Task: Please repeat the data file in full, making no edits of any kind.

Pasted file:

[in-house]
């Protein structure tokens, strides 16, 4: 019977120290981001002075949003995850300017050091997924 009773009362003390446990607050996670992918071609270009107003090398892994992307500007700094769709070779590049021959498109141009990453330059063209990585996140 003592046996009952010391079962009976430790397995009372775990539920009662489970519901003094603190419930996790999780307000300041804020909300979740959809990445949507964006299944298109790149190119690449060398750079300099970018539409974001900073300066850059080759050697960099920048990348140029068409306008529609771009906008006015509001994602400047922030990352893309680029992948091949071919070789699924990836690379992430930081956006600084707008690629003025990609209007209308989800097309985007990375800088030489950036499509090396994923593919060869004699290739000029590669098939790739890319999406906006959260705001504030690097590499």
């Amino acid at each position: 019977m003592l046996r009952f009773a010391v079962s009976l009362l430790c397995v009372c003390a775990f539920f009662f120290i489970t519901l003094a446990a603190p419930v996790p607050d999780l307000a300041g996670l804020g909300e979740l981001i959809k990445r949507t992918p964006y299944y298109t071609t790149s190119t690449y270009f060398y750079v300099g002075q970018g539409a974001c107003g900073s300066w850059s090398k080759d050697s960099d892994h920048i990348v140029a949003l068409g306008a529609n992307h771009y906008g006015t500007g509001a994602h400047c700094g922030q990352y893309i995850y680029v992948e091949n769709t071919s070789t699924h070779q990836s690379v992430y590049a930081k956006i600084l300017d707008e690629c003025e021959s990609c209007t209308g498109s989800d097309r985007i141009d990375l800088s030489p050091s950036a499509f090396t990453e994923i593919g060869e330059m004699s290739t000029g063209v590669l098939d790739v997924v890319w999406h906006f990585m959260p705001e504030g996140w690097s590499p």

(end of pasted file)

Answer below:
[in-house]
């Protein structure tokens, strides 16, 4: 019977120290981001002075949003995850300017050091997924 009773009362003390446990607050996670992918071609270009107003090398892994992307500007700094769709070779590049021959498109141009990453330059063209990585996140 003592046996009952010391079962009976430790397995009372775990539920009662489970519901003094603190419930996790999780307000300041804020909300979740959809990445949507964006299944298109790149190119690449060398750079300099970018539409974001900073300066850059080759050697960099920048990348140029068409306008529609771009906008006015509001994602400047922030990352893309680029992948091949071919070789699924990836690379992430930081956006600084707008690629003025990609209007209308989800097309985007990375800088030489950036499509090396994923593919060869004699290739000029590669098939790739890319999406906006959260705001504030690097590499």
């Amino acid at each position: 019977m003592l046996r009952f009773a010391v079962s009976l009362l430790c397995v009372c003390a775990f539920f009662f120290i489970t519901l003094a446990a603190p419930v996790p607050d999780l307000a300041g996670l804020g909300e979740l981001i959809k990445r949507t992918p964006y299944y298109t071609t790149s190119t690449y270009f060398y750079v300099g002075q970018g539409a974001c107003g900073s300066w850059s090398k080759d050697s960099d892994h920048i990348v140029a949003l068409g306008a529609n992307h771009y906008g006015t500007g509001a994602h400047c700094g922030q990352y893309i995850y680029v992948e091949n769709t071919s070789t699924h070779q990836s690379v992430y590049a930081k956006i600084l300017d707008e690629c003025e021959s990609c209007t209308g498109s989800d097309r985007i141009d990375l800088s030489p050091s950036a499509f090396t990453e994923i593919g060869e330059m004699s290739t000029g063209v590669l098939d790739v997924v890319w999406h906006f990585m959260p705001e504030g996140w690097s590499p």